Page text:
Some Japanese see these tests as part of the price the country must pay to assume an international political role consummate with its economic strength.
There is a great deal of symbolic importance behind Mr. Hua's visit. Japan is no longer the vassal state traveling to Peking to pledge allegiance to the emperor. Economically, of course, the roles were reversed long ago.
The Japanese have pledged total cooperation in China's modernization drive. Analysts say Tokyo hopes this will promote political and social stability so that Peking will maintain close cooperation with noncommunist nations.
When Trade and Industry Minister Yoshitake Sasaki recently visited Peking, Chinese officials were virtually queuing up to stress the message: China expects Japan to play a key role in our modernization plan. China desperately needs Japan's capital and technology. In return, the Chinese are offering Japan access to their unlimited and untapped natural resources.
Nevertheless, some apprehension persists over the difficulties facing the modernization plan. Japan recognizes the possibility of renewed political turmoil in China over the clash between economic pragmatism and maintenance of the Communist Party's leading role.
These fears, however, have not yet impeded the rapid expansion of trade and economic links. After a cautious start, both sides are now pragmatically pursuing trade links. One significant feature: an arrangement for China to pay for Japanese industrial plants and equipment with coal and oil.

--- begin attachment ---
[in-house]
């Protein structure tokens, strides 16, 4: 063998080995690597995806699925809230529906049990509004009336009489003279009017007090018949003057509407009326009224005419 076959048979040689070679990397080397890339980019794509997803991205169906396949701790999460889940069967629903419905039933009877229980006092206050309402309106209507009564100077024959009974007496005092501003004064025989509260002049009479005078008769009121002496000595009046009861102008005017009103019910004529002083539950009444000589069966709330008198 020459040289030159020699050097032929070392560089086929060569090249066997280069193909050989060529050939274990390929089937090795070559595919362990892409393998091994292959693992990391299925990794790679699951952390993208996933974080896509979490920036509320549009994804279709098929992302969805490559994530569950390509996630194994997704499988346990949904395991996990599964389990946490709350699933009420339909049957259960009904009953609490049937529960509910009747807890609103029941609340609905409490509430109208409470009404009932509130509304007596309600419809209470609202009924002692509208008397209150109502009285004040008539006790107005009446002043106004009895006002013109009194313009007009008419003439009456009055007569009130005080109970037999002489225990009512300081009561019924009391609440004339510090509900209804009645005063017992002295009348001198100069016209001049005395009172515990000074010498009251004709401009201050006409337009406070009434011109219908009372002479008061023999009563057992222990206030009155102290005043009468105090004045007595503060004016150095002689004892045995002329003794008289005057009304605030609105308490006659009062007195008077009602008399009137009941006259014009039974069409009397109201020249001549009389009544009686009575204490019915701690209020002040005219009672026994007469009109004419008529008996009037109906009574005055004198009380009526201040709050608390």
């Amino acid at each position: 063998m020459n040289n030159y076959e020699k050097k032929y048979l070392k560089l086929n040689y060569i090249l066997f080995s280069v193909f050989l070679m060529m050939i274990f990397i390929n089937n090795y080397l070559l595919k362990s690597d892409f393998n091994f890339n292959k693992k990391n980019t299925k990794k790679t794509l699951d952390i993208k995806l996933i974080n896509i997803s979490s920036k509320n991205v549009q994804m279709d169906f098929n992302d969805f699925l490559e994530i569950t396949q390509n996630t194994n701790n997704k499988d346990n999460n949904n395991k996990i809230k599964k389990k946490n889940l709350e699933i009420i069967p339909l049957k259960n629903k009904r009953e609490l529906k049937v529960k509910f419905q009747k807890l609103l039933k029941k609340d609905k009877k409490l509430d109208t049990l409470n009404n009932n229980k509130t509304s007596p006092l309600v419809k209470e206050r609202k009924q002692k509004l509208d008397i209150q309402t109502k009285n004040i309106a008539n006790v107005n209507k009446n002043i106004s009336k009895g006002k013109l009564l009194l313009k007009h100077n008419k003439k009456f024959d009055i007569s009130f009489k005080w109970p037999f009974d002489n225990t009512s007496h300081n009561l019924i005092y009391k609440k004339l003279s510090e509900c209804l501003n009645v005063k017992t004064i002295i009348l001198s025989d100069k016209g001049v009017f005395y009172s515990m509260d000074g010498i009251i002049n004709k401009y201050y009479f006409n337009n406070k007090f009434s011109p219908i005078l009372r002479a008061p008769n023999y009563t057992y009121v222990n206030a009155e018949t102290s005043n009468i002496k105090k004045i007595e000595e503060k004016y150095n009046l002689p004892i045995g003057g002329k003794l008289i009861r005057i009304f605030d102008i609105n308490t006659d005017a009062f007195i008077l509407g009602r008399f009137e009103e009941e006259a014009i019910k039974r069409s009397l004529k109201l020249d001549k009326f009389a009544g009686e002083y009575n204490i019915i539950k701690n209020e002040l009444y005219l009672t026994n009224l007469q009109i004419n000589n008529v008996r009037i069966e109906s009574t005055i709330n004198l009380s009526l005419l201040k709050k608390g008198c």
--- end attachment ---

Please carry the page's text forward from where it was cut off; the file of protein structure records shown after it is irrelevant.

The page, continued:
Energy-hungry Japan needs both, and the long-term trade agreement signed two years ago provides for a barter deal worth $30 billion up to 1990.
Japan's imports of Chinese coal will total 3.2 million tons next year, plus 15 million tons of oil. Government and industry officials want this raised to 10 million and 30 million tons respectively by 1985. China would then be providing 10 percent of Japan's coal and 12 percent of its oil.
Japanese firms are now preliminarily studying a liquefaction plant fueled with China's abundant brown coal reserves. They are also participating in China's oil exploration program, even though the two countries are feuding over Japan- South Korean drilling on the adjacent continental shelf.
Trade between the two countries has mushroomed from $1.1 billion in 1972 to $ 6.6 billion last year. This will reach $10 billion next year, forecasts a foreign ministry report, and $12 billion by 1988.
Japan last year recorded a $700 million trade surplus with China -- not large compared to the gap with its other major trading partners. But experts here think this will disappear as oil and coal prices rise.
The economic relationship also has its problems, however. Two years ago China rushed in to order $3.6 billion worth of industrial plants, only to shelve the orders a year later due to lack of foreign reserves. This has now been basically overcome by a several-billion-dollar Japanese loan offer to finance the plant imports.